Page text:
Therefore, the weak ultraviolet emission and dominant blue band i

Therefore, the weak ultraviolet emission and dominant blue band in the PL spectrum demonstrate the existence of ZnO and a large number of oxygen vacancies in the as-grown specimen. A comparison

of the hemispherical reflectance of the branched ZnO/Si nanowire arrays and a flat silicon wafer is RG7112 manufacturer provided in Figure 3d. The reflectance of the arrays is less than 15% over the wavelength range from ultraviolet to the mid-infrared mTOR inhibitor region, which is drastically decreased relative to that of the silicon wafer. This significant property suggests that the nanotrees might be a promising candidate of antireflective surfaces or photoelectronics and photocatalysis for sunlight harvest. The ultralow reflectance of the specimen may result from the enhanced light-trapping and scattering for rough surface and large surface area of the nanotree arrays, multiple scattering of light within the hierarchical structure, as well as an effective Cilengitide research buy refractive index (RI) gradient from air (RI ≈ 1.0) through ZnO nanowire array (RI ≈ 2.0) to Si nanowire array and substrate (RI ≈ 3.5) [18]. In addition, the abrupt drop in reflection is originated from band-edge absorption of the specimen [27]. The direct and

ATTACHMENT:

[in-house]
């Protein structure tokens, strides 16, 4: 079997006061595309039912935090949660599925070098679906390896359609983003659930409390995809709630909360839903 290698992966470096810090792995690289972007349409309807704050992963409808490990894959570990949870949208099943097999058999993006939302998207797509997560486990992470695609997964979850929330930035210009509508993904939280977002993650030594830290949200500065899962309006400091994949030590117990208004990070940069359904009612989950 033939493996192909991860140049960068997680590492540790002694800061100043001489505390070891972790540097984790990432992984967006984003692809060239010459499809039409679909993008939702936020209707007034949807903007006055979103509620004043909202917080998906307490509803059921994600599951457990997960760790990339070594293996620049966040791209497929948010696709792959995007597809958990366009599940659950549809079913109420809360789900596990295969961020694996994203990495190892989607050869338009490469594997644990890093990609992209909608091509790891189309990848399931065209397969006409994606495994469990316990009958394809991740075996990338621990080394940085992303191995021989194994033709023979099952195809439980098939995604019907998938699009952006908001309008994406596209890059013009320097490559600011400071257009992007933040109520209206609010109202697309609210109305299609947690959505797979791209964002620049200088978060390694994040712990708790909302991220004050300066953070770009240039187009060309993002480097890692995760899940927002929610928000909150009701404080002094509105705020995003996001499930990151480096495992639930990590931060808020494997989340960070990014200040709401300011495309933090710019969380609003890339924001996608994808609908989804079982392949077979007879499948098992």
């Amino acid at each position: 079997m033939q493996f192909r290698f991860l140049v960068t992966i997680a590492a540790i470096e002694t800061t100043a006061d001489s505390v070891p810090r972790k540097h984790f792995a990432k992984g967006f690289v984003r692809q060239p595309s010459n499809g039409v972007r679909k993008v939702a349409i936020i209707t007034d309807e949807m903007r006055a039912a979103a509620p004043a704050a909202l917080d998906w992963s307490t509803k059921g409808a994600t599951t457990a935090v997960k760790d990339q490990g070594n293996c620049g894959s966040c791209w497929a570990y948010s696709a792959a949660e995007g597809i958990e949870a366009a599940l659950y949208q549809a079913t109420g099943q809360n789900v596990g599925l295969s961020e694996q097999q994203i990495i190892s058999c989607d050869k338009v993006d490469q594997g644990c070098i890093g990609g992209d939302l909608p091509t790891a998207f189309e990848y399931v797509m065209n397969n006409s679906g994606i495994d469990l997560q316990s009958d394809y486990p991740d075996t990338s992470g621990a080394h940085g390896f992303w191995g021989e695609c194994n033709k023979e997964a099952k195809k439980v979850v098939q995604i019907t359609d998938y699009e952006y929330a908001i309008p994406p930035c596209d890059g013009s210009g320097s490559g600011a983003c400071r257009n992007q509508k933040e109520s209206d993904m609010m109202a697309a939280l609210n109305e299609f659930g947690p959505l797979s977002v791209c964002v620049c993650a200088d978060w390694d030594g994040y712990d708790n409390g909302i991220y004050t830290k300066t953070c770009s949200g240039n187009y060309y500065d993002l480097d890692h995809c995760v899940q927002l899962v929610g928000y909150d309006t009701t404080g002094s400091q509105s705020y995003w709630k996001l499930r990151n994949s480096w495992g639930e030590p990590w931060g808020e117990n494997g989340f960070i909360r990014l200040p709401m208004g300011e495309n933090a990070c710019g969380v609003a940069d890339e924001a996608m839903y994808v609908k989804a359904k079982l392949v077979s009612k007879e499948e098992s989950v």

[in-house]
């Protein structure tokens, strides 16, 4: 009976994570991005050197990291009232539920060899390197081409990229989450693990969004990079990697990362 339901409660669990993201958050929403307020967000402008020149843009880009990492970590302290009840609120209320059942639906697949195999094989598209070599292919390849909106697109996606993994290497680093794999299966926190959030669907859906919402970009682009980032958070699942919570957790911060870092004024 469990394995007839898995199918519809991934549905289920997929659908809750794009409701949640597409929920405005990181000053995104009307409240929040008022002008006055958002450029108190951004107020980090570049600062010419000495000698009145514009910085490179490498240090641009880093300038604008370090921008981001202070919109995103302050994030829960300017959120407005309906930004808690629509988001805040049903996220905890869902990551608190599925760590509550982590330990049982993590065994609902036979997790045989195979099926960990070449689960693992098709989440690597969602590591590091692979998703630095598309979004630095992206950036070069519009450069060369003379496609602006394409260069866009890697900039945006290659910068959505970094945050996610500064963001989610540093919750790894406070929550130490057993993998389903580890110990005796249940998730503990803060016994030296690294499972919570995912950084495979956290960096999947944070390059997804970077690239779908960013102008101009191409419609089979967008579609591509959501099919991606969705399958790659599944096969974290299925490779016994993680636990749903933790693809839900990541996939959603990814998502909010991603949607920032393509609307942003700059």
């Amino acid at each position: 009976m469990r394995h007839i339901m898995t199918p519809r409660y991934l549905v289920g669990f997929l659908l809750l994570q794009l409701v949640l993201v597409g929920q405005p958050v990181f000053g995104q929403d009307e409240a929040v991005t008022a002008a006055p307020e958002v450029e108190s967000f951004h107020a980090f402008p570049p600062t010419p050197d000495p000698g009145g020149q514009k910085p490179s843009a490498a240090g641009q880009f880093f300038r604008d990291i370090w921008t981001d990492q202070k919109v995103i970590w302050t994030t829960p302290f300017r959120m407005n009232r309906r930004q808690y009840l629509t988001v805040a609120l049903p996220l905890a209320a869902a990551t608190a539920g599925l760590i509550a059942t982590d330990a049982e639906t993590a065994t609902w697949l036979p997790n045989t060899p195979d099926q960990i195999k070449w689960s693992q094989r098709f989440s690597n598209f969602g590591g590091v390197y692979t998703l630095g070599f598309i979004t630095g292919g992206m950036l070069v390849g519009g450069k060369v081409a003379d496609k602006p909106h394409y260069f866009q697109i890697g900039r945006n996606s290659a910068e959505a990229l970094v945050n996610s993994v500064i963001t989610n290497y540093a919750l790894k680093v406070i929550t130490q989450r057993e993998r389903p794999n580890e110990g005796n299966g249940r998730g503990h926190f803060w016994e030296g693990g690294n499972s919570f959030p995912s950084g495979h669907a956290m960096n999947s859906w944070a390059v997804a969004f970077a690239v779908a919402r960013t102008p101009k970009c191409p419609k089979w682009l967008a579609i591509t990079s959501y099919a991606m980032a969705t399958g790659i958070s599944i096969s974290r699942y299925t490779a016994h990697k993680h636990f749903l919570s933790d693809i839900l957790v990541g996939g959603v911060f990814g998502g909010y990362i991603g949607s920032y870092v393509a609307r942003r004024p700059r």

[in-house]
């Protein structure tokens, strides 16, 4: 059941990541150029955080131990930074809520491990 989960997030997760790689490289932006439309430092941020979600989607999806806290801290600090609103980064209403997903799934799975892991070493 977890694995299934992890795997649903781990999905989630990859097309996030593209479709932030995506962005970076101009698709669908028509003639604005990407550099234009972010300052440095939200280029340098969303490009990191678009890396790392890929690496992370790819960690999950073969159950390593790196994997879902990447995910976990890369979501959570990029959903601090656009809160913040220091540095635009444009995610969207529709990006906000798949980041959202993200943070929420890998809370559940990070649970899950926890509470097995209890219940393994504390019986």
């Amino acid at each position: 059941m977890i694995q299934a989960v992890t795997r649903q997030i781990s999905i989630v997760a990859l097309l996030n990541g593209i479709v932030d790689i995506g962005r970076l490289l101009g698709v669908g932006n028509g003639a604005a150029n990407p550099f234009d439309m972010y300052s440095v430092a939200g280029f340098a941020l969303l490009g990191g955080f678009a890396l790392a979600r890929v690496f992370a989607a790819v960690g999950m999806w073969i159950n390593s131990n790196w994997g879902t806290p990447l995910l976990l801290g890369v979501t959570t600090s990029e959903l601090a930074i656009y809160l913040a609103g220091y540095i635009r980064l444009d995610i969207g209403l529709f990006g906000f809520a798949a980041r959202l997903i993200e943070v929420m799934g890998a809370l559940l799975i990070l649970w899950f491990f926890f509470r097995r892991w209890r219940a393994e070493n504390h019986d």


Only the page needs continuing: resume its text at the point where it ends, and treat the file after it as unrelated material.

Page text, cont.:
indirect bandgaps of the components can thus be estimated by the onset points, which are 397 nm (equal to 3.123 eV) for the direct bandgap of ZnO nanowire branches and 1,221 nm (equal to 1.015 eV) for the indirect bandgap of Si nanowire backbones. In contrast to the Si wafer value 1,213 nm (equal to 1.022 eV) or to the general value of bulk materials, 3.37 eV

for ZnO [7] and 1.12 eV for Si [5], the bandgaps of the as-grown specimen are found to be faintly narrowed down, suggesting Dapagliflozin ideal components of the object. The small difference may be due to the presence of ionic vacancies and structural defects in the nanotrees, as testified in the PL spectrum. The above results and analysis confirm that branched ZnO/Si nanowire arrays with hierarchical structure can be facilely grown on the silicon substrate in a wafer scale by the cost-effective methods. However, as the procedure includes chemical etching for the silicon backbones and hydrothermal growth of the ZnO branches, different synthesis parameters may cause serious influences on the structure and performance of the ZnO/Si nanowire arrays. For this reason, we systematically study crucial influences of the key parameters on the structure of the objects. First, the influence of etching solution on the silicon backbones is investigated, and the results are shown in Figure 4. We can see in Figure 4a that the Si nanobelt or nanowire arrays orient vertically on the Si substrate when the substrate was immersed into aqueous solution of HF/AgNO3 (5.25/0.02 M) at room temperature for 20 min.

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